Content Is King, But Being Connected Doesn’t Hurt

randomlychad  —  August 1, 2012 — 15 Comments

On Tuesday evenings, I sometimes participate in a Twitter chat that goes by the hashtag #writestuff. It is, as you may surmise, about all things writing-related. It is hosted by writer (and writing coach) Andrea Cumbo. If you’re at interested in the process of writing, I recommend you check it out.

I mention the foregoing, because last night, the topic of discussion was publishing. Wouldn’t you know there was something of a divide between the importance of having stellar content, and of being connected, networked.

Like Robert Downey, jr. as Tony Stark in the first Iron Man, I ask: is it too much to ask for both? Why the divide at all? Yes, by all means, do the work, write engaging, awesome, content. But on the other hand, if it’s something you believe in, something you feel called to do, don’t be afraid to promote it. How can you can expect others to believe in something unless they see you believing in it, too?

Because, you see, there’s this almost unspoken belief that “if I write it, people will come.” But the fact is these days, that’s almost never true (yes, there are exceptions to the rule, but we’re not talking about those today). The cold, hard reality is that you can have a great book, a stellar proposal, but if you don’t have a platform, chances are you won’t get representation, find a publisher.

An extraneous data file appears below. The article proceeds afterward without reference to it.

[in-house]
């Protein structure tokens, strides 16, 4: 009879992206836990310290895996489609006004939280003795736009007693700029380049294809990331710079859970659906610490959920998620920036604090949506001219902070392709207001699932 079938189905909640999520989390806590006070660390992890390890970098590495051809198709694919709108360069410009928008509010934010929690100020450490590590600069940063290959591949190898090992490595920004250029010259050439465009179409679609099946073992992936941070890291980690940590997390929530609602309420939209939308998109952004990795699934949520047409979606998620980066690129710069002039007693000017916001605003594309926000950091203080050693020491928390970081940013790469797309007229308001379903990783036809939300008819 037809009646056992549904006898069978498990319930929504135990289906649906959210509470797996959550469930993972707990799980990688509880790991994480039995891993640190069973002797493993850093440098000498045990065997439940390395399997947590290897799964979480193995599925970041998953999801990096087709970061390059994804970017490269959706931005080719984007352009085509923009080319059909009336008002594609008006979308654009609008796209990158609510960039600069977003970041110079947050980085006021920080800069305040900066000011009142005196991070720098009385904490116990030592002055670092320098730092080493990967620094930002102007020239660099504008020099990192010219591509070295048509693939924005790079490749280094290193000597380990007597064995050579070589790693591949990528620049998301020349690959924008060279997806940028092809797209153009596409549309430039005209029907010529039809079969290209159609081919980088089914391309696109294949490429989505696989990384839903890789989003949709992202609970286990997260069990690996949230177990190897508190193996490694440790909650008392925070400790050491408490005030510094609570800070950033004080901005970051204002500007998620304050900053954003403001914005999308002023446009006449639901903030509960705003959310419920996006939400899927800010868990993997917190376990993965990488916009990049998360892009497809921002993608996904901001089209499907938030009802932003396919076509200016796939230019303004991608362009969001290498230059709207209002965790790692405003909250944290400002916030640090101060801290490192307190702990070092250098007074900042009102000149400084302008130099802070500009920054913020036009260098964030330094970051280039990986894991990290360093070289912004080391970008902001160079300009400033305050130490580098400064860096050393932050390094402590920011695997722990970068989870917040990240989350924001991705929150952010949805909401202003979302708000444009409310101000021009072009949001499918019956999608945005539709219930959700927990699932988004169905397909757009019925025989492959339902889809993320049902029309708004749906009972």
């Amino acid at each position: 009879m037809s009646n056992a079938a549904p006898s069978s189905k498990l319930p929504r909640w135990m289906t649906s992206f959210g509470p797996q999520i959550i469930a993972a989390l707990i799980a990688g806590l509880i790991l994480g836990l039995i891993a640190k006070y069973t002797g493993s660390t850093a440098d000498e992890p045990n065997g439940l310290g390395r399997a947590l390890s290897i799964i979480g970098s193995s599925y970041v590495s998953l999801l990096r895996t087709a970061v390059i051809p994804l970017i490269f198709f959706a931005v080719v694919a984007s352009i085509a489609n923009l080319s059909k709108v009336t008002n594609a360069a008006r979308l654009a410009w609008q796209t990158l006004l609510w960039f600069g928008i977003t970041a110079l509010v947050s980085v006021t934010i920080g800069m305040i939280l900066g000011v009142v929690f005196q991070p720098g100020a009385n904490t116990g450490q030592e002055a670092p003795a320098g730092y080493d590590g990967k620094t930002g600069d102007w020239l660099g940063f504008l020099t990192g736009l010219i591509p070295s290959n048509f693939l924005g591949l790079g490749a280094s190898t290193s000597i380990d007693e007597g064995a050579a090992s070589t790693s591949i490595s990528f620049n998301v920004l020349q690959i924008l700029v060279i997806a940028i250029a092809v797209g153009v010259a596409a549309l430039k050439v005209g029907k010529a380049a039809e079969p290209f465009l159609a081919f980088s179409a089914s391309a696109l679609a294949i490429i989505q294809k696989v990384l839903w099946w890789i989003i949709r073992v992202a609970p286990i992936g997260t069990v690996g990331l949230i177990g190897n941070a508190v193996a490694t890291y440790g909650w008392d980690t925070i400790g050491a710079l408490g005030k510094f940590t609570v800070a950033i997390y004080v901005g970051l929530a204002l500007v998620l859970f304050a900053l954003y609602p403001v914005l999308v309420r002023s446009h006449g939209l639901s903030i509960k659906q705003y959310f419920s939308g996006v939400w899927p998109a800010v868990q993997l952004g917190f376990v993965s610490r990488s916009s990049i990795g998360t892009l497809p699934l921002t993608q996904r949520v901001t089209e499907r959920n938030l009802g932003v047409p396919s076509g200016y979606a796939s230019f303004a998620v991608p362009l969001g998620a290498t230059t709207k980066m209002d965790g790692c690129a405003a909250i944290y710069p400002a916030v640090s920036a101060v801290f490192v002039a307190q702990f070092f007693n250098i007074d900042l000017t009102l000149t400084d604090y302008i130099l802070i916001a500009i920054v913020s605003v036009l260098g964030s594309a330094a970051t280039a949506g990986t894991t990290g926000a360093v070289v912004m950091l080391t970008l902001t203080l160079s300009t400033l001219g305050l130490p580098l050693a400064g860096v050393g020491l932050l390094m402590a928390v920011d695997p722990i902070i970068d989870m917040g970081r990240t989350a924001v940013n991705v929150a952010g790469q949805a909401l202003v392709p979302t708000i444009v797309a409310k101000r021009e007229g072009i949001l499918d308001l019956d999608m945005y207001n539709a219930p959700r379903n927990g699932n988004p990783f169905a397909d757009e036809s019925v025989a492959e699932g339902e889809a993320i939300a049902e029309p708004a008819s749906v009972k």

For me, having a platform simply means building relationships with like-minded folks. Like Bryan Allain says, it means having a “Killer Tribe.” If you don’t get anything else from this post today, don’t miss this: if people see you genuinely investing yourself in your platform–whatever that is–they will invest in you. I have experienced this firsthand; it is both humbling, and inspiring.